The Atlantic bucks recent website trends by launching new, more dense home page design
The new home page redesign for the magazine also includes a new video ad unit called IMPACT+ HD, with Sony signing up to be the exclusive launch partner
The Atlantic today unveiled a new website design, one that looks to increase the number of news stories that appear at first glance at the home page, a reflection of the fact that the magazine has increased the number of stories it produces in any given day, becoming more like a news organization under the influence of editor-in-chief Jeffrey Goldberg, previously a correspondent for The New York Times Magazine and New York magazine.
“In April 2015, we launched an entirely new, visually arresting homepage, which represented a substantial improvement over the previous homepage,” Goldberg wrote today.
“Within a month of the launch, our team was already thinking of ways to make the homepage better, to help it keep up with the faster pace, the rising quality, and the ever-greater volume of our journalism. The redesigned homepage we are launching today is the product of this two-year rethink, and of an immense amount of hard work by our designers, editors, and developers, the best in our business.”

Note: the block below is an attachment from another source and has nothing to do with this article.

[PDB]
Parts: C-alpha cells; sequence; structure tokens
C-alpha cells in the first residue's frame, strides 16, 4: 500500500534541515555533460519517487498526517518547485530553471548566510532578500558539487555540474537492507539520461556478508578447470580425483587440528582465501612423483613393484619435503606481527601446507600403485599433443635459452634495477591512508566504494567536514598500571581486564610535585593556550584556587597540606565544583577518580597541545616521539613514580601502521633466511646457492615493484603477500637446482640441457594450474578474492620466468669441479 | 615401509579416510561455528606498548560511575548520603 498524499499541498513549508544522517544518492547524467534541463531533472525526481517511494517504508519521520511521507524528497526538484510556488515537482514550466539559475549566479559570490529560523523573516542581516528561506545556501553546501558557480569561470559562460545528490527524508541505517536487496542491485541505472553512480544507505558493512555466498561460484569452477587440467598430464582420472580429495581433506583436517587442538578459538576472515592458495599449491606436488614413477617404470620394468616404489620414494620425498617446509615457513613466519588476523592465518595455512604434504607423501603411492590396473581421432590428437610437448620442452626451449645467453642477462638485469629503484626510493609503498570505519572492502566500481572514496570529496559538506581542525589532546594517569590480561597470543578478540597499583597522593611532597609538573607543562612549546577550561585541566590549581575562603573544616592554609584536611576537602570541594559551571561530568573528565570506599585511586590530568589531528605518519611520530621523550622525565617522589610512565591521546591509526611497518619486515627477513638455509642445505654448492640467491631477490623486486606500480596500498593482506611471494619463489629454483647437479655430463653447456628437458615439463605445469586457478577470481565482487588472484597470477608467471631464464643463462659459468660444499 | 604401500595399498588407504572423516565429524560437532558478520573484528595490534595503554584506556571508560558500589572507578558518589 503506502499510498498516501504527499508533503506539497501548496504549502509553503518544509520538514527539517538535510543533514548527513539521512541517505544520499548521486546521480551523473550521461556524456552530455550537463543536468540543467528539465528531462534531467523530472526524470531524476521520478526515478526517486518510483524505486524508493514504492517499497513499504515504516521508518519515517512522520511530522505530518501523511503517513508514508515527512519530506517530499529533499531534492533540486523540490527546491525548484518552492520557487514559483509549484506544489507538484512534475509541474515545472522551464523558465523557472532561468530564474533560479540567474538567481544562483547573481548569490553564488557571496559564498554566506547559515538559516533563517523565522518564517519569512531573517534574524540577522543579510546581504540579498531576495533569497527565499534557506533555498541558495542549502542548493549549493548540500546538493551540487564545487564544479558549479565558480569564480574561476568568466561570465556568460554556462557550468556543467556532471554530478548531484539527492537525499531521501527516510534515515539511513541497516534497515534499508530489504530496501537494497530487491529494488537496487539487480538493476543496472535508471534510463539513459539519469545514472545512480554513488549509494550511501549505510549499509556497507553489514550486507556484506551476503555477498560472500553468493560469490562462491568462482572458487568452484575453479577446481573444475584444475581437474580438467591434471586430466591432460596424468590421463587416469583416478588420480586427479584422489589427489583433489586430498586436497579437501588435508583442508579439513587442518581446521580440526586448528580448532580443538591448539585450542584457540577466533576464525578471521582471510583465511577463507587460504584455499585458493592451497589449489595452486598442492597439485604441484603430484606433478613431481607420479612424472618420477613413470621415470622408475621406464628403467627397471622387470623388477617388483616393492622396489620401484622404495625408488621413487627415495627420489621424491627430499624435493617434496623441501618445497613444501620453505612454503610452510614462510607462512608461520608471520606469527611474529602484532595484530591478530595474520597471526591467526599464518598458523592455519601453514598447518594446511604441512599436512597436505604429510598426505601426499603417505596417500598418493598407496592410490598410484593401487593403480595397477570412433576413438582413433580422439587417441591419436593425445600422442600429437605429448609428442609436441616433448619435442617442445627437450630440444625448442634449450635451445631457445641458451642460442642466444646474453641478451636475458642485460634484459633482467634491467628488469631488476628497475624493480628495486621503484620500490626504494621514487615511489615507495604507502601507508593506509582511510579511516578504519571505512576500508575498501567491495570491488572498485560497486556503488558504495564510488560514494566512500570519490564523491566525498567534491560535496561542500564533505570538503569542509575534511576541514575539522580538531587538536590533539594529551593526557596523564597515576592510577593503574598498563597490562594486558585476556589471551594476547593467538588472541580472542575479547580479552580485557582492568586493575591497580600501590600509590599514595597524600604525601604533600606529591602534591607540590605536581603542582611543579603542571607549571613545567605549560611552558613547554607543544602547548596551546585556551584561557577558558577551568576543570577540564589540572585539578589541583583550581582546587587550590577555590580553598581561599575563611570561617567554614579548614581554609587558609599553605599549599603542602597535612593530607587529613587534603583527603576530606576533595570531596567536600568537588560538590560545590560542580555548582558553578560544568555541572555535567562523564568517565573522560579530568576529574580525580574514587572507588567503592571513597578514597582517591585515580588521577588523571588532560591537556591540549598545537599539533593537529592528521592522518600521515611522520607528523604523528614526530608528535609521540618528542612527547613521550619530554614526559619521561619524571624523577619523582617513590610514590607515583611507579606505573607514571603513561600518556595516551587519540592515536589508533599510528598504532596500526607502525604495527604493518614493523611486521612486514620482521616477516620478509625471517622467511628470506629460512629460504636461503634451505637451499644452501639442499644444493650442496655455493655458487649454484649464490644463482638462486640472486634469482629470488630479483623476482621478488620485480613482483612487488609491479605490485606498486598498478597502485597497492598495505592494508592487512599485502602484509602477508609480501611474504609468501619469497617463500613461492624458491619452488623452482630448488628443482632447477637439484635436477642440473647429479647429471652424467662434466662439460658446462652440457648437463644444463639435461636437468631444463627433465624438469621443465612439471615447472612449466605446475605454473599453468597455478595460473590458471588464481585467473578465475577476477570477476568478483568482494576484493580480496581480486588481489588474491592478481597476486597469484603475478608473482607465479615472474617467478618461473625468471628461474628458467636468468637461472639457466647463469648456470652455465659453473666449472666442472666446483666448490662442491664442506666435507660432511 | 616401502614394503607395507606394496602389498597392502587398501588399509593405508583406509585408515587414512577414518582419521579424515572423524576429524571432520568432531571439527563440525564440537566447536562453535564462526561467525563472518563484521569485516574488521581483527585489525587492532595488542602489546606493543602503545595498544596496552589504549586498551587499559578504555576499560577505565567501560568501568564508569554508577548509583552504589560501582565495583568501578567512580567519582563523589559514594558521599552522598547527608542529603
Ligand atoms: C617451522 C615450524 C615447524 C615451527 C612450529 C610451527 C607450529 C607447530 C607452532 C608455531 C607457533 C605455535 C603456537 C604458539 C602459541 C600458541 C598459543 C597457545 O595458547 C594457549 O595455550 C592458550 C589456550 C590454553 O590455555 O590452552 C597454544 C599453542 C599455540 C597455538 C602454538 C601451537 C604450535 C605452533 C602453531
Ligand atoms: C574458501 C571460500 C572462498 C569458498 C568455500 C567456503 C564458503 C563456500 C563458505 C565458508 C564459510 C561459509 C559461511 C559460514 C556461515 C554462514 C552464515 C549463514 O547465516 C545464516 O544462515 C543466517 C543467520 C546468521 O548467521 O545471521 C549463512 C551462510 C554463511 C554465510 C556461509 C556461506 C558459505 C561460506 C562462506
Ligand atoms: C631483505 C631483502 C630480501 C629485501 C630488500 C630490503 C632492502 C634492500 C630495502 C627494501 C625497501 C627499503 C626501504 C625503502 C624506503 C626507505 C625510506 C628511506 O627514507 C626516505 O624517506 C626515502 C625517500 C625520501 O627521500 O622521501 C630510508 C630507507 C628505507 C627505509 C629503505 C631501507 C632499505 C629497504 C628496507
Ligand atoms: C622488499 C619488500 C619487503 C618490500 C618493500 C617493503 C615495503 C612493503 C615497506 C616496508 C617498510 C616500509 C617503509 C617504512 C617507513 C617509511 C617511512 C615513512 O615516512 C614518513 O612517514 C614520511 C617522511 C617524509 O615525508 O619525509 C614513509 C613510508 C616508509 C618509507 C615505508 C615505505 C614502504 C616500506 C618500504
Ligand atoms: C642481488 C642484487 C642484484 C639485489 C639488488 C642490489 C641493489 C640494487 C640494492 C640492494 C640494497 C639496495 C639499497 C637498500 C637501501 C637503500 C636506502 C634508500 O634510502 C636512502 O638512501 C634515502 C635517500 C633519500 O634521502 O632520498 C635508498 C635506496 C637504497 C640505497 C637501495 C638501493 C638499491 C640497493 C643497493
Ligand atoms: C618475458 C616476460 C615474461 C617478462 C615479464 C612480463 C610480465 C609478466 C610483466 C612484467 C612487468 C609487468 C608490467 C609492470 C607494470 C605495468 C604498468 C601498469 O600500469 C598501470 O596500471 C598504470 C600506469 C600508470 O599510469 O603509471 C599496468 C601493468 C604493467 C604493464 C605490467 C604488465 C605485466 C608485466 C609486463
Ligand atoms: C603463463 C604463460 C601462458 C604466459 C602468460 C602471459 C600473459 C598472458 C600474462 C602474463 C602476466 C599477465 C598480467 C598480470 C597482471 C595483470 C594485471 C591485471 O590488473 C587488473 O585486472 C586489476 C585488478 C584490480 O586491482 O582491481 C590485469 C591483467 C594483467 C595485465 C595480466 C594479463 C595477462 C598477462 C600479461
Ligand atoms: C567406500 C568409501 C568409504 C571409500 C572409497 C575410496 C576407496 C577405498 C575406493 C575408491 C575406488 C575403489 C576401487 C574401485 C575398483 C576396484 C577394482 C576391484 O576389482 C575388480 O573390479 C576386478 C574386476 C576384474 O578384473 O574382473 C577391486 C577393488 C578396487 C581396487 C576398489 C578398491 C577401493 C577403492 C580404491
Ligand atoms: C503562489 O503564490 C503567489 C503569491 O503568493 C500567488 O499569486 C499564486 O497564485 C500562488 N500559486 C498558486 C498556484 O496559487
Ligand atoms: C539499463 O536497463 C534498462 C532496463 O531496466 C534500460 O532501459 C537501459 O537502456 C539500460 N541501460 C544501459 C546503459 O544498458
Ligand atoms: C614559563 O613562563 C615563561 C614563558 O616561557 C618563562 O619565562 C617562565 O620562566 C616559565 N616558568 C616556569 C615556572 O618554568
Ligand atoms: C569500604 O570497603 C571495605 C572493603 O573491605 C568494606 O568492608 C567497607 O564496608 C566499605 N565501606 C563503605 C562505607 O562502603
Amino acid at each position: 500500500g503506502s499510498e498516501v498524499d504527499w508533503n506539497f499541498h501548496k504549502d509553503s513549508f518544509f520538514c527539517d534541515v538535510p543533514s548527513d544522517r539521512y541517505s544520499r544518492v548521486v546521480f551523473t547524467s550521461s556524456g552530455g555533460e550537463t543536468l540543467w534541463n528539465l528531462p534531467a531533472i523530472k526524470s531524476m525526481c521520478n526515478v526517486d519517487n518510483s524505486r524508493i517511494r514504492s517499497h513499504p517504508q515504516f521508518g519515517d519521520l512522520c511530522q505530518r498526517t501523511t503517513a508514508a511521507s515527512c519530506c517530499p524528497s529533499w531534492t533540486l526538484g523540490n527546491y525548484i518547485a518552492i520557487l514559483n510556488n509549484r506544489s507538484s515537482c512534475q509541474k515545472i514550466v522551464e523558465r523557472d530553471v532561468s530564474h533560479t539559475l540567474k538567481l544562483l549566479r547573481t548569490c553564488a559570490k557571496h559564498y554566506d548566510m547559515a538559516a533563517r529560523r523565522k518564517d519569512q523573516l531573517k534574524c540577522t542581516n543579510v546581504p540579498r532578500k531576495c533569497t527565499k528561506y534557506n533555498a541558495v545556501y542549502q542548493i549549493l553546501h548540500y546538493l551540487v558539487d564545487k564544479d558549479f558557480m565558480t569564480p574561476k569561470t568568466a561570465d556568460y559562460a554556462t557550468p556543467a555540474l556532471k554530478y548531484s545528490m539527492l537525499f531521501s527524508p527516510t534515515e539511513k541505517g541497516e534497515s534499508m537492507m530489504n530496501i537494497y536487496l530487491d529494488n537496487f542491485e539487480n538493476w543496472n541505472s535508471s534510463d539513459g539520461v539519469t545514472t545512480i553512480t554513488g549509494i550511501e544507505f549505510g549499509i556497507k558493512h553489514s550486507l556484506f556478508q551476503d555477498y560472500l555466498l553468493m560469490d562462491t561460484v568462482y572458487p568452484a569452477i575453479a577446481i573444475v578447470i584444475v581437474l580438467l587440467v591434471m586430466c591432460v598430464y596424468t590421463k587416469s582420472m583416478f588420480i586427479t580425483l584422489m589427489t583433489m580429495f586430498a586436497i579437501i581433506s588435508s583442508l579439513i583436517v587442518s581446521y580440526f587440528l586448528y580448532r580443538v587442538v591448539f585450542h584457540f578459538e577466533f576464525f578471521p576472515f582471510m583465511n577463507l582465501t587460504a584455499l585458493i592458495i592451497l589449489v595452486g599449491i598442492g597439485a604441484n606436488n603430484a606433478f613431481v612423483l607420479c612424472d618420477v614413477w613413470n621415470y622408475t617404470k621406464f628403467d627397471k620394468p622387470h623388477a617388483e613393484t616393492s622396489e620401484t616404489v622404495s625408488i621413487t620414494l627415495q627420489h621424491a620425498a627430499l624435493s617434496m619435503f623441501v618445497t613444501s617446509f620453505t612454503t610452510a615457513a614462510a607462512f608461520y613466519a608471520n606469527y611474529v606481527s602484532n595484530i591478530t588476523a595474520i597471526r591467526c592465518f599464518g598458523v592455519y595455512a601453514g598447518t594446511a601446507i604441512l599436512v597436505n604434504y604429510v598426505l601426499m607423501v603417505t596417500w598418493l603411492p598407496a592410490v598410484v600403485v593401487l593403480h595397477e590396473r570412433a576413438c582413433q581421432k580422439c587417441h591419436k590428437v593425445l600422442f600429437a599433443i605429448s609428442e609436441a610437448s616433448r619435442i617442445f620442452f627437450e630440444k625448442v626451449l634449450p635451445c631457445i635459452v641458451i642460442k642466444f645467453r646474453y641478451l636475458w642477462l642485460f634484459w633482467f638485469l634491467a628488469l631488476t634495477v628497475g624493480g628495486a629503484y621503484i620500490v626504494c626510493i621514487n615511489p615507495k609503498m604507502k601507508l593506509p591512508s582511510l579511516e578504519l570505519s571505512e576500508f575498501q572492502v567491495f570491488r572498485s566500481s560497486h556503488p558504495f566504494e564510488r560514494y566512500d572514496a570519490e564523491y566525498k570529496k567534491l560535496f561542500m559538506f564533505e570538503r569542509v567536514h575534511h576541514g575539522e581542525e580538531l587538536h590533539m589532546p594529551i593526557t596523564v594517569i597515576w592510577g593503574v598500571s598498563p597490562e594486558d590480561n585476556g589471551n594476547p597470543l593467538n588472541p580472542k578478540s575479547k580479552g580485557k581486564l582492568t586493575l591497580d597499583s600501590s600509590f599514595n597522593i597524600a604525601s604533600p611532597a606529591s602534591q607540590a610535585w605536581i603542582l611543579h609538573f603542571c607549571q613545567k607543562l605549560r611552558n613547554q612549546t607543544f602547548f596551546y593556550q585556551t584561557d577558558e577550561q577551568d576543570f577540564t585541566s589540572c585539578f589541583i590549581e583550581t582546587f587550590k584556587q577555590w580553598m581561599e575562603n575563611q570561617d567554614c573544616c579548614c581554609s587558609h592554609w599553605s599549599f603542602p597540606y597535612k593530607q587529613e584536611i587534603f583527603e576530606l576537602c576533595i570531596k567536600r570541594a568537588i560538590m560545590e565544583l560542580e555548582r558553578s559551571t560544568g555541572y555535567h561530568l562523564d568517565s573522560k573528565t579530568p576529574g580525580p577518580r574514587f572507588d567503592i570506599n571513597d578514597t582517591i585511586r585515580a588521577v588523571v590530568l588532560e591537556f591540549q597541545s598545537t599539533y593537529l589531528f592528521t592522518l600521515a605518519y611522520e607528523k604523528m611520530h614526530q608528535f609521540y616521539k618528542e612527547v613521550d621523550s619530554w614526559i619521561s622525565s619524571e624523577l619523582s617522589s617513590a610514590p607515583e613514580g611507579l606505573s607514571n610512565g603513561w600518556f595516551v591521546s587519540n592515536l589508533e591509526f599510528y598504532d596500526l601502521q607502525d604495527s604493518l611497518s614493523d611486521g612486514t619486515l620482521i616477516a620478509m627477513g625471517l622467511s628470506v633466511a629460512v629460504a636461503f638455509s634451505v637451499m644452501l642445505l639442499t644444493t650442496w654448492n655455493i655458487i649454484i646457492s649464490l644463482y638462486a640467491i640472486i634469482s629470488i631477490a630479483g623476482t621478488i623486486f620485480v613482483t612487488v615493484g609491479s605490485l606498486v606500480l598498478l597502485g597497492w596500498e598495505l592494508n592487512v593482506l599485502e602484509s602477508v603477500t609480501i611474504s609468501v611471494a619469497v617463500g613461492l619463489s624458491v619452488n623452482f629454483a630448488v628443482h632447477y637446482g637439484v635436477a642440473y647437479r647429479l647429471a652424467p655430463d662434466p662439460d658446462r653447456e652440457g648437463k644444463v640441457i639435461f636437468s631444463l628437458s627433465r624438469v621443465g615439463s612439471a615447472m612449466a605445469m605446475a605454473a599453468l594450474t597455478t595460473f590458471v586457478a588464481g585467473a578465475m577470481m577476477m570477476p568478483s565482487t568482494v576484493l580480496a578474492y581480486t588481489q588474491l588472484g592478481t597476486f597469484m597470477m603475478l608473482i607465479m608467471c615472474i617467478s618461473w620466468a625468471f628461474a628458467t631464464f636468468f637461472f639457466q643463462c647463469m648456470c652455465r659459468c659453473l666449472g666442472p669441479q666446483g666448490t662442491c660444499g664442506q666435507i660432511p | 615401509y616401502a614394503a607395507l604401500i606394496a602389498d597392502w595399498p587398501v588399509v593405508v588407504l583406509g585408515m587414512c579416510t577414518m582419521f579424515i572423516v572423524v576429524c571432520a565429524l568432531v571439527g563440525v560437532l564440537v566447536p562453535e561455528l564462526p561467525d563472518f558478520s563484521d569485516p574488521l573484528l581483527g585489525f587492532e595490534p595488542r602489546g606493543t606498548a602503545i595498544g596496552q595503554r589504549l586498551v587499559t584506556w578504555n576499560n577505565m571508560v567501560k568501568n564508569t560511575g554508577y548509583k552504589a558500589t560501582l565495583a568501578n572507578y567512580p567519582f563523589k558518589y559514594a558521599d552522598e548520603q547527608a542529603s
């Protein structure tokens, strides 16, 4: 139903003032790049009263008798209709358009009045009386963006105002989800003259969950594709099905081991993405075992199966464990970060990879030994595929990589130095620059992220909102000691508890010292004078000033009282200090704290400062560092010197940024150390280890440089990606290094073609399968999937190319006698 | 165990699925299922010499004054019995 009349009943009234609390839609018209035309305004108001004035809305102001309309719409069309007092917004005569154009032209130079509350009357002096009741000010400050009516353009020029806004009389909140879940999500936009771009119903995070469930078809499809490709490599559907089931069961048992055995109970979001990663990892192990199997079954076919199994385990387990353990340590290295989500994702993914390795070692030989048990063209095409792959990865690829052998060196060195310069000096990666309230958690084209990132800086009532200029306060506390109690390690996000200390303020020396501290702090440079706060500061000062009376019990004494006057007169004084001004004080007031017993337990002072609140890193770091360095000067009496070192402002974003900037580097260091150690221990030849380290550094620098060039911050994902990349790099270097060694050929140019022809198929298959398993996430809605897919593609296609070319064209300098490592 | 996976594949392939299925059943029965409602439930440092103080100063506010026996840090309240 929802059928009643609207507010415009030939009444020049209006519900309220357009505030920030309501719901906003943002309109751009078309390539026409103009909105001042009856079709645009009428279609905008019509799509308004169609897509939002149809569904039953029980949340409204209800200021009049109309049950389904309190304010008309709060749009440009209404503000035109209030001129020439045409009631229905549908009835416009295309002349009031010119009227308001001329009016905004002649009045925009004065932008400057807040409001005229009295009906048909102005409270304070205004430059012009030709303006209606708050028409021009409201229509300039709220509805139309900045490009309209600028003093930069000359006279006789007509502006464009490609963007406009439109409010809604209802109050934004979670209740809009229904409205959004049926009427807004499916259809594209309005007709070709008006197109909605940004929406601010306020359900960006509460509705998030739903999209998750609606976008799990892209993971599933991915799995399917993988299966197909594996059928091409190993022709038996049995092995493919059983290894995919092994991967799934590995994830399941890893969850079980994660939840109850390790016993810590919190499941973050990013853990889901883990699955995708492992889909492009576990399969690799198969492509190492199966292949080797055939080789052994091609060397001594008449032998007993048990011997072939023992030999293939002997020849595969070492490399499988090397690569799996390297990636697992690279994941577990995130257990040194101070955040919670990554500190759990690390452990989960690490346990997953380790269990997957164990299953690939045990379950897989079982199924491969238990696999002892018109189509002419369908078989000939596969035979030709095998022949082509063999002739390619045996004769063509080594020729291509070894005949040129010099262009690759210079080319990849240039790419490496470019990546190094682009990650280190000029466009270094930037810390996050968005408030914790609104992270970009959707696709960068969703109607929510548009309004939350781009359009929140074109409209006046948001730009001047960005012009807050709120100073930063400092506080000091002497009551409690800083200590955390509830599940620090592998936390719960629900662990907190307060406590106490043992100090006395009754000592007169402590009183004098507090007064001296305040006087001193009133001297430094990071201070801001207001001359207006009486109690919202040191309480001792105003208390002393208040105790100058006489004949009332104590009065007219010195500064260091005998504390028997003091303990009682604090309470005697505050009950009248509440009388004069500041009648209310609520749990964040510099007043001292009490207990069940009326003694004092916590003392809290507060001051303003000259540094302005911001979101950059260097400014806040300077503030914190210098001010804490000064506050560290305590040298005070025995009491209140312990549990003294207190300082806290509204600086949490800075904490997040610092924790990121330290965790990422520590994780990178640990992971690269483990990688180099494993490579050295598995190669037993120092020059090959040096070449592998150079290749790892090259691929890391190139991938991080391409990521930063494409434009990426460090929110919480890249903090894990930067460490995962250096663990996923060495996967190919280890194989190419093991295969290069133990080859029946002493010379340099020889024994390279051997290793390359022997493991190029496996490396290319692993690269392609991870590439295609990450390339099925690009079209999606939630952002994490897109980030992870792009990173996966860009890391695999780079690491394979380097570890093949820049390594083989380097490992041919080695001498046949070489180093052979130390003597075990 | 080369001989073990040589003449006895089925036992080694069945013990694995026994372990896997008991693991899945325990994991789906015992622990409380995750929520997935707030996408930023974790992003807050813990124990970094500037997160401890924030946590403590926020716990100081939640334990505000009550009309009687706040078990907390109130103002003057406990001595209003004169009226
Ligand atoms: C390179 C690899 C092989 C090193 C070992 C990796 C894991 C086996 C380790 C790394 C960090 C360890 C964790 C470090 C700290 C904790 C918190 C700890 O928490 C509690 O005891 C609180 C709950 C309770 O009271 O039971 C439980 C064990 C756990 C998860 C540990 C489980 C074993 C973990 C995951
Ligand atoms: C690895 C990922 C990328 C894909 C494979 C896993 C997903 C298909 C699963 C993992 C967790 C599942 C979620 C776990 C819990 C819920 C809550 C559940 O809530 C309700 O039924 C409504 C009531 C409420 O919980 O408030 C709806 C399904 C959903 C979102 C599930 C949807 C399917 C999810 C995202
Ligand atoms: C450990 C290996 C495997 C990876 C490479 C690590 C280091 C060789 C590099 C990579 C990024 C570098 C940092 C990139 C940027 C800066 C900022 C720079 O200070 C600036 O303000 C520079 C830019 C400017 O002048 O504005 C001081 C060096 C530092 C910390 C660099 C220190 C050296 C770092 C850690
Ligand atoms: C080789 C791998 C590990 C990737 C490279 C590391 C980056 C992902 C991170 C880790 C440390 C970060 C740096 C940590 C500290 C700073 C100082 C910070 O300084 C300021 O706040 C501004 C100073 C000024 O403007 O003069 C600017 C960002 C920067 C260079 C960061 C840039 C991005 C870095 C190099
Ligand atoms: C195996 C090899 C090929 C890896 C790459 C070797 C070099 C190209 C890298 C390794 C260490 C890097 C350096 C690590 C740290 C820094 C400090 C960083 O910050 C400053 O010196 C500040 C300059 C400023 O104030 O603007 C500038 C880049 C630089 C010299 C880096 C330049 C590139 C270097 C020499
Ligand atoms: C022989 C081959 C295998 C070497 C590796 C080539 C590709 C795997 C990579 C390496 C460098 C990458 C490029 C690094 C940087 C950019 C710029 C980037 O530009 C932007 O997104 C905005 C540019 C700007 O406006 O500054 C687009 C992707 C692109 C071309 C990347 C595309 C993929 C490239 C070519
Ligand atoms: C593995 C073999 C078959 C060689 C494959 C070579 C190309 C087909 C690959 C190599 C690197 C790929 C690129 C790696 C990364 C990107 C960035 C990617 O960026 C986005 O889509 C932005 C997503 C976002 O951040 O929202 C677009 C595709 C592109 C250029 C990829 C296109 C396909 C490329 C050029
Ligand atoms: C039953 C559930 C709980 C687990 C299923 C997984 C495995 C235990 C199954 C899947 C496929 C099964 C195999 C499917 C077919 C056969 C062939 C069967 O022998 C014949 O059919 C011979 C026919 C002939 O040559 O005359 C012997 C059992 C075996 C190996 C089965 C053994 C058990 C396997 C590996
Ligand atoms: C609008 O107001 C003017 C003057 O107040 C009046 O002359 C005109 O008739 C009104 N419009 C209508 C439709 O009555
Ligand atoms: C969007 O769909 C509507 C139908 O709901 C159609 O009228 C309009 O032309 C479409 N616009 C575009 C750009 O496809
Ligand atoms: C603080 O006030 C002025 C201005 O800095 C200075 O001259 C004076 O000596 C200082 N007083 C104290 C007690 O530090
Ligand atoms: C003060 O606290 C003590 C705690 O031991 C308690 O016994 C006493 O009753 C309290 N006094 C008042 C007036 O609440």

It is safe to say that I think it is a great move.
Many news organizations have moved in the opposite direction, with many looking to create new home pages with fewer stories, more in the design philosophy of many new media brands. Newspapers such as Gannett and Tribune Publishing (now tronc) launched website home page designs that were cleaner, but also failed to reflect the range of content that a reader would find available. They essentially buried the news (while simultaneously cluttering up the actual stories with pop-ups and takeovers that readers so despise).